Republicans in West Virginia have pushed ahead with a tough ban despite signs elsewhere in the country that many U.S. voters disapprove of the Supreme Court ruling and largely oppose the toughest restrictions on abortion. A similar effort to pass a near-total abortion ban in South Carolina failed last week, with voters backing a ballot measure in Kansas that would strip the state’s constitutional protections from abortion.
Abortion has been legal in West Virginia for up to 20 weeks since July, when a state judge blocked aroe The ban dates back to the 19th century. The state borders several anti-abortion strongholds in the Midwest and South, including Ohio and Kentucky. Abortion is legal east of the state line in Virginia, Maryland and Pennsylvania.
In West Virginia, the Republican-controlled legislature has reached a compromise on penalties for doctors who perform illegal abortions, which has been a sticking point for some conservative lawmakers. The bill they passed now goes to the Republican governor. Jim Justice’s desk prohibits abortions except to save the life of a pregnant woman, or in the case of rape or incest, as long as the victim reports the crime.
The justice said he would sign a bill to tighten state restrictions on abortion.
The exception for victims of rape or incest limits the procedure to before eight weeks of pregnancy, or 14 weeks for those under 18. Doctors who break the law can lose their medical license but do not face criminal penalties. Anyone other than a licensed doctor with hospital admission privileges faces felony charges and up to five years in prison if they perform an abortion. There is no penalty for those who undergo an abortion.
West Virginians favor restricting abortion more than voters in most other states. The 2018 referendum on constitutional amendments, passed with about 52% of voters, affirmed that “nothing in this Constitution guarantees or protects the right to abortion or requires the funding of abortion.”
But some lawmakers worry that harsh criminal penalties could drive doctors, especially obstetricians, out of the state, which is already known as an “obstetric desert” and is already facing a shortage of doctors.
“Aren’t you worried we’re going to lose doctors doing OB because of this?” State Senate Minority Leader Stephen Baldwin (D) asked Obstetrics after introducing a revised version of the bill. He also questioned why the Senate chose to vote on the new language without giving doctors a chance to participate.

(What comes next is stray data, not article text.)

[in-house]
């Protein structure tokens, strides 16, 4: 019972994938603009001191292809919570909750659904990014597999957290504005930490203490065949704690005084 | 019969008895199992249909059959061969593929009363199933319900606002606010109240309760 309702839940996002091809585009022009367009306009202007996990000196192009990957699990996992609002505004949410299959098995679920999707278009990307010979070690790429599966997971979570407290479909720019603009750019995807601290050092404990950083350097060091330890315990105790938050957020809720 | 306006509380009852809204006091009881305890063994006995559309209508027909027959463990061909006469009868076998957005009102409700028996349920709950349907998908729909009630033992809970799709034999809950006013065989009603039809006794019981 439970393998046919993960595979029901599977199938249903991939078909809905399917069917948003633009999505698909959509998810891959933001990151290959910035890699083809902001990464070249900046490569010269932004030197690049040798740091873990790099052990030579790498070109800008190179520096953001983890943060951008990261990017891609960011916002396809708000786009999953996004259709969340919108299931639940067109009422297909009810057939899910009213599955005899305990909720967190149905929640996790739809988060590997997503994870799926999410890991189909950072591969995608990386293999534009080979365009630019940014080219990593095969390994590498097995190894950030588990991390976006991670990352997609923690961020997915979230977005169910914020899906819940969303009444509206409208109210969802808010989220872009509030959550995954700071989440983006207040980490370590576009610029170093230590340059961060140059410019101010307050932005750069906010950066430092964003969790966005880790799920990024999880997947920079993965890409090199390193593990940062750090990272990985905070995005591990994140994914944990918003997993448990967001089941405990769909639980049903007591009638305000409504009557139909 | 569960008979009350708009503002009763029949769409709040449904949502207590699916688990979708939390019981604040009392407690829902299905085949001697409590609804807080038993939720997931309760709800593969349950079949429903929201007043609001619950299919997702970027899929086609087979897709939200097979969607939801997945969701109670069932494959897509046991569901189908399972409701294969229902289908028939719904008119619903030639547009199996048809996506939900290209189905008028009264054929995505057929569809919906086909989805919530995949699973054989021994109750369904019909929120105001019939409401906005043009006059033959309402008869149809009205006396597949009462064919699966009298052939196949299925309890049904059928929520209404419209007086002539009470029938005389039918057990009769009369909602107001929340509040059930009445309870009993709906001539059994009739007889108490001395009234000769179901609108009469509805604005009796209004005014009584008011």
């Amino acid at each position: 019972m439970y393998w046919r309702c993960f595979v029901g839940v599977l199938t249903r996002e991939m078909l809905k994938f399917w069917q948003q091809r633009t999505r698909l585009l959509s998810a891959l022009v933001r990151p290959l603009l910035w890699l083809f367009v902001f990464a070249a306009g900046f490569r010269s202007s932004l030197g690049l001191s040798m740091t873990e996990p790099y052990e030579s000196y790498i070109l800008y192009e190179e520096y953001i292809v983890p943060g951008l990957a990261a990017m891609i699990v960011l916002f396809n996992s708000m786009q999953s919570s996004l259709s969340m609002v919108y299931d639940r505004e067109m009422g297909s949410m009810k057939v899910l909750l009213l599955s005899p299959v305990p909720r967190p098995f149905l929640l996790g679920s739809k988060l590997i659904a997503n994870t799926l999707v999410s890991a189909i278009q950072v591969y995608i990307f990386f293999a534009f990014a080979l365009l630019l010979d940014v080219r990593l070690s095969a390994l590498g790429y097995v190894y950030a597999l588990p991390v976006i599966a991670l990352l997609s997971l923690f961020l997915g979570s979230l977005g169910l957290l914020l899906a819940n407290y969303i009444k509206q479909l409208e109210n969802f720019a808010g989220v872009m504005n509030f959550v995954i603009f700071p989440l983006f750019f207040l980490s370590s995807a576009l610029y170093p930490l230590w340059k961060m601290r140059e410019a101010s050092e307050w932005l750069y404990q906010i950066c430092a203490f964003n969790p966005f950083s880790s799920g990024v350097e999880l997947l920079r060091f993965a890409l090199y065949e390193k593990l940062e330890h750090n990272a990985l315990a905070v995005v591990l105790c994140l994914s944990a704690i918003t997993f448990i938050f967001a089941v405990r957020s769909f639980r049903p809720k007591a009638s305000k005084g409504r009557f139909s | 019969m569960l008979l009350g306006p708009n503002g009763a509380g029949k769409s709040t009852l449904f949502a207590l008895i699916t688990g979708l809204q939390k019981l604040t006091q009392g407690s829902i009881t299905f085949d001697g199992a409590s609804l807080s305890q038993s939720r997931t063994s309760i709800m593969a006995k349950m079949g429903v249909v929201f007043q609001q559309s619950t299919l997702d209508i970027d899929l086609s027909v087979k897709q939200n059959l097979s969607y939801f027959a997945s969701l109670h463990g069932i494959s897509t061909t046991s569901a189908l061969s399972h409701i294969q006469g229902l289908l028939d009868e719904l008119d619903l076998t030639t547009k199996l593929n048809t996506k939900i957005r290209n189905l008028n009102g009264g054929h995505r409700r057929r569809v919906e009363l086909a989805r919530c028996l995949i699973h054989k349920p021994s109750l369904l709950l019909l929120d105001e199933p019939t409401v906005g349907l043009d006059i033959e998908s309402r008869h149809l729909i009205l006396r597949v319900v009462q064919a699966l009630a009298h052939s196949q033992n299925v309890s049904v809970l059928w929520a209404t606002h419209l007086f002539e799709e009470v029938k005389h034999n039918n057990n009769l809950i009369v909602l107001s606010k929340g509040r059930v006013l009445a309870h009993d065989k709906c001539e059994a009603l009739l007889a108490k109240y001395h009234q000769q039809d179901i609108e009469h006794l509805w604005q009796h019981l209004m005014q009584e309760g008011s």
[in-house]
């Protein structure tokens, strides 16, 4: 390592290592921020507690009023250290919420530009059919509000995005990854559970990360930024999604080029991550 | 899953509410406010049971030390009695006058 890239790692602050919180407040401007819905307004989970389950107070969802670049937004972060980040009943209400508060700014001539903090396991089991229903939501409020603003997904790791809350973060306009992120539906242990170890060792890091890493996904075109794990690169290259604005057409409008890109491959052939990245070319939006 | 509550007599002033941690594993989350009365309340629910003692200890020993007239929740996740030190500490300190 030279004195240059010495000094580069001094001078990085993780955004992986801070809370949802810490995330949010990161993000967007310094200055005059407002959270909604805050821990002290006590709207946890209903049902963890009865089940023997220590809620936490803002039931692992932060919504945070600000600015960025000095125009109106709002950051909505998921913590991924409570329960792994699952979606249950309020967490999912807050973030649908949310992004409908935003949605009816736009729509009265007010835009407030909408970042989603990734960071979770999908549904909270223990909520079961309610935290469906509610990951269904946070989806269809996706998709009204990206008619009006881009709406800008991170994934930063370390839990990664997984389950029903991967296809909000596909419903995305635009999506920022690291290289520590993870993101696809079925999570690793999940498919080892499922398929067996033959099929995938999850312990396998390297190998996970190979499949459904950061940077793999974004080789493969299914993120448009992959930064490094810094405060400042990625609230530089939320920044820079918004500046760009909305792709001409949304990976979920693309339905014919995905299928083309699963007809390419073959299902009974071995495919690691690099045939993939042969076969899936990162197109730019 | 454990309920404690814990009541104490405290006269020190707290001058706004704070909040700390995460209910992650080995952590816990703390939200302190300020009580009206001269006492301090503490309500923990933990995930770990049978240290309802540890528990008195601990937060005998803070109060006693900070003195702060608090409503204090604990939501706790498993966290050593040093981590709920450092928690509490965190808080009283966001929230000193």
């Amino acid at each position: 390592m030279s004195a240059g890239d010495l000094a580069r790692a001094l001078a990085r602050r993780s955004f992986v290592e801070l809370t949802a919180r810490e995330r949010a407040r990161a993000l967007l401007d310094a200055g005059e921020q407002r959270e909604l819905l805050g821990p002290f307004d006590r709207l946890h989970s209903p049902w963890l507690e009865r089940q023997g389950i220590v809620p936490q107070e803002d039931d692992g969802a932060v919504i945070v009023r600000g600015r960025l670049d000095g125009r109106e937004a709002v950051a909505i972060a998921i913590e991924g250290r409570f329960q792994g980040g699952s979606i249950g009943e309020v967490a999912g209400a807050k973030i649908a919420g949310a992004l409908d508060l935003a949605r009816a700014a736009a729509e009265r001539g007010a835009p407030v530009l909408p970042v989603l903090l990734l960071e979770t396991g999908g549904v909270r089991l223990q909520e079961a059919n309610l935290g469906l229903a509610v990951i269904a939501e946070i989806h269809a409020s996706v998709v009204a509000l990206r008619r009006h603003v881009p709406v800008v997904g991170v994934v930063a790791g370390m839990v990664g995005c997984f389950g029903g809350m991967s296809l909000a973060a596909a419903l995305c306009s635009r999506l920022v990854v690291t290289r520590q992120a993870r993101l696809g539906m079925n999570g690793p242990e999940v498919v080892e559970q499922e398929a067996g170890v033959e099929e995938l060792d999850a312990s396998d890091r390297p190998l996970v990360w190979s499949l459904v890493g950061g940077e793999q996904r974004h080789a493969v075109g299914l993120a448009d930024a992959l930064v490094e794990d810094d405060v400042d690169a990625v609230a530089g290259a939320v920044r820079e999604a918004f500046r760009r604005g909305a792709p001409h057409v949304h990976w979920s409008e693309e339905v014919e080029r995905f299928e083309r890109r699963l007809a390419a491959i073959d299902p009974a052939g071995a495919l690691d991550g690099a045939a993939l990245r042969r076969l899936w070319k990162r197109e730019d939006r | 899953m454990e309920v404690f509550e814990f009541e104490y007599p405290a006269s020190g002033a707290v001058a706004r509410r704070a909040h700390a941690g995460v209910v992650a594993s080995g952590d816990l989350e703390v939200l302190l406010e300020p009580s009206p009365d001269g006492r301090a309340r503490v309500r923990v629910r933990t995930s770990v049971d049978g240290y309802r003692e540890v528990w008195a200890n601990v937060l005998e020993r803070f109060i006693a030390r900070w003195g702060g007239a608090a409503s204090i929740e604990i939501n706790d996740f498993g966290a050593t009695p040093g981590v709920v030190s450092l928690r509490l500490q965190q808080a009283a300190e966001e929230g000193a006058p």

“We’ve had a lot of time to get the document involved, but now, today, we’re going to vote on it … they haven’t had time to read it,” Baldwin said.
State Senator Tom Tubo (right), who opposed an earlier version of the bill and advocated removing criminal penalties for doctors, said he thinks the new language addresses doctors’ concerns that they could be prosecuted for trying to save the lives of patients with cancer ‘s concerns. Life-threatening pregnancy complications.
“I think once they read what this amendment is about, they will feel comfortable,” he said. “I think it protects doctors who don’t want to break the law.”
Some anti-abortion Republican senators oppose the revised bill because they believe it doesn’t do enough to limit abortion.
“I believe this bill will close abortion clinics,” the state senator said. Eric Tarr (R) urged his colleagues to vote against the new language because he said it excluded too many exceptions.
One in three American women has already lost access to an abortion. Stricter laws are coming.
“My vote now is to decide when to execute innocents, and it makes me sad and disappointed,” he added. “If life is sacred, when does it become sacred?”
About 100 protesters gathered outside the Senate chamber Tuesday to oppose the bill, which can be heard inside the state Capitol as senators discuss it. After the revised bill was introduced, some observers in the Senate gallery briefly disrupted the agency, chanting their dissent.
While West Virginians broadly support some restrictions on abortion, advocates for abortion access say the bill remains inconsistent with the wishes of the state’s voters.
“West Virginia lawmakers are working to ban abortion in our state, dragging us back to the 19th century,” said Margaret Chapman Pomponeo, executive director of WV Free, the state’s largest abortion rights advocacy group. “Despite recent polls showing that nearly half of West Virginians support choice and overwhelmingly oppose this draconian legislation, they’re moving forward.”
Some state legislators have proposed dropping the bill and instead asking voters the question directly. They proposed a ballot measure that was rejected in Kansas last month and suggested that voters in West Virginia could surprise lawmakers in the polls.
West Virginia’s governor has rejected a suggestion that voters should decide directly on the state’s abortion laws.
“It is the responsibility of our legislature and attorney general to come down from the Supreme Court of the United States,” the justice said in August.
The justices called lawmakers back to the West Virginia State Capitol for a special session to consider stricter abortion restrictions in July.
A few days later, the state legislature passed a preliminary version of a near-total ban. But the bill stalled after the state Senate stalled over criminal penalties, including fines and prison terms, for doctors who perform illegal abortions. The Senate eventually passed a bill that removed many of the penalties for doctors, but the House refused to agree.
State senators and House representatives spent more than a month trying to reach a compromise to get the bill through both chambers. Ultimately, the two chambers managed to find common ground, and on Tuesday passed a new version of the bill without criminal penalties for doctors.
Earlier this year, Indiana lawmakers passed the first new abortion ban since last fall roe.